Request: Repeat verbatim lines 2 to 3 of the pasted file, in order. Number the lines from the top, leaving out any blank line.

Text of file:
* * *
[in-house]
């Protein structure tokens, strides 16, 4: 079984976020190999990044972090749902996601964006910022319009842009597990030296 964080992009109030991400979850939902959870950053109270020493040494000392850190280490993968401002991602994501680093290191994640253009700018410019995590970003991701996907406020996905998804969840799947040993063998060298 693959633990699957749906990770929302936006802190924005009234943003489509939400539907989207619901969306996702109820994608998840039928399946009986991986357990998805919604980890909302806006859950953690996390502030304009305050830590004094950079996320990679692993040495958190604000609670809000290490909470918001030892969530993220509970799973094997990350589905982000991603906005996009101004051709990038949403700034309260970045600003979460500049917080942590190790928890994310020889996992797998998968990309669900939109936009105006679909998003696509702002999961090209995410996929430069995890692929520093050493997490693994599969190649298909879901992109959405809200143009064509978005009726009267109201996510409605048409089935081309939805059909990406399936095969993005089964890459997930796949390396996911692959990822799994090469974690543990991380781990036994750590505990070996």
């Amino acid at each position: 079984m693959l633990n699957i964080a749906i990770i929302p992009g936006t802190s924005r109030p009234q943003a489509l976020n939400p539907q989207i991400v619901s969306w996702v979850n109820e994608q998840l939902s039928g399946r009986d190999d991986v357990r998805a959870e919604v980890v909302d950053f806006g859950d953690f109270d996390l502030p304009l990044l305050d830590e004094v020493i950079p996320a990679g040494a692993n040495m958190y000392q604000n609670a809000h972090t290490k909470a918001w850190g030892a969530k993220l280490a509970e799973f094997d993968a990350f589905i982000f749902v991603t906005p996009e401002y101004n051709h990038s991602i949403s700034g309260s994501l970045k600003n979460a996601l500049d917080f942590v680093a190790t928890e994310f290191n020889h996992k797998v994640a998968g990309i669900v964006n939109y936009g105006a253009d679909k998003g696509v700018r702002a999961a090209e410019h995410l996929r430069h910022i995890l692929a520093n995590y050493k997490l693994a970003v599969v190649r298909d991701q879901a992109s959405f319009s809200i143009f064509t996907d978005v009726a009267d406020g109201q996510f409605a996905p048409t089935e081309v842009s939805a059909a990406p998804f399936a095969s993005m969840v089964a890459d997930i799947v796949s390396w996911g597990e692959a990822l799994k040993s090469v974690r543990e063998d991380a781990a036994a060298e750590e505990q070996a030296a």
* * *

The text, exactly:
């Protein structure tokens, strides 16, 4: 079984976020190999990044972090749902996601964006910022319009842009597990030296 964080992009109030991400979850939902959870950053109270020493040494000392850190280490993968401002991602994501680093290191994640253009700018410019995590970003991701996907406020996905998804969840799947040993063998060298 693959633990699957749906990770929302936006802190924005009234943003489509939400539907989207619901969306996702109820994608998840039928399946009986991986357990998805919604980890909302806006859950953690996390502030304009305050830590004094950079996320990679692993040495958190604000609670809000290490909470918001030892969530993220509970799973094997990350589905982000991603906005996009101004051709990038949403700034309260970045600003979460500049917080942590190790928890994310020889996992797998998968990309669900939109936009105006679909998003696509702002999961090209995410996929430069995890692929520093050493997490693994599969190649298909879901992109959405809200143009064509978005009726009267109201996510409605048409089935081309939805059909990406399936095969993005089964890459997930796949390396996911692959990822799994090469974690543990991380781990036994750590505990070996």
């Amino acid at each position: 079984m693959l633990n699957i964080a749906i990770i929302p992009g936006t802190s924005r109030p009234q943003a489509l976020n939400p539907q989207i991400v619901s969306w996702v979850n109820e994608q998840l939902s039928g399946r009986d190999d991986v357990r998805a959870e919604v980890v909302d950053f806006g859950d953690f109270d996390l502030p304009l990044l305050d830590e004094v020493i950079p996320a990679g040494a692993n040495m958190y000392q604000n609670a809000h972090t290490k909470a918001w850190g030892a969530k993220l280490a509970e799973f094997d993968a990350f589905i982000f749902v991603t906005p996009e401002y101004n051709h990038s991602i949403s700034g309260s994501l970045k600003n979460a996601l500049d917080f942590v680093a190790t928890e994310f290191n020889h996992k797998v994640a998968g990309i669900v964006n939109y936009g105006a253009d679909k998003g696509v700018r702002a999961a090209e410019h995410l996929r430069h910022i995890l692929a520093n995590y050493k997490l693994a970003v599969v190649r298909d991701q879901a992109s959405f319009s809200i143009f064509t996907d978005v009726a009267d406020g109201q996510f409605a996905p048409t089935e081309v842009s939805a059909a990406p998804f399936a095969s993005m969840v089964a890459d997930i799947v796949s390396w996911g597990e692959a990822l799994k040993s090469v974690r543990e063998d991380a781990a036994a060298e750590e505990q070996a030296a």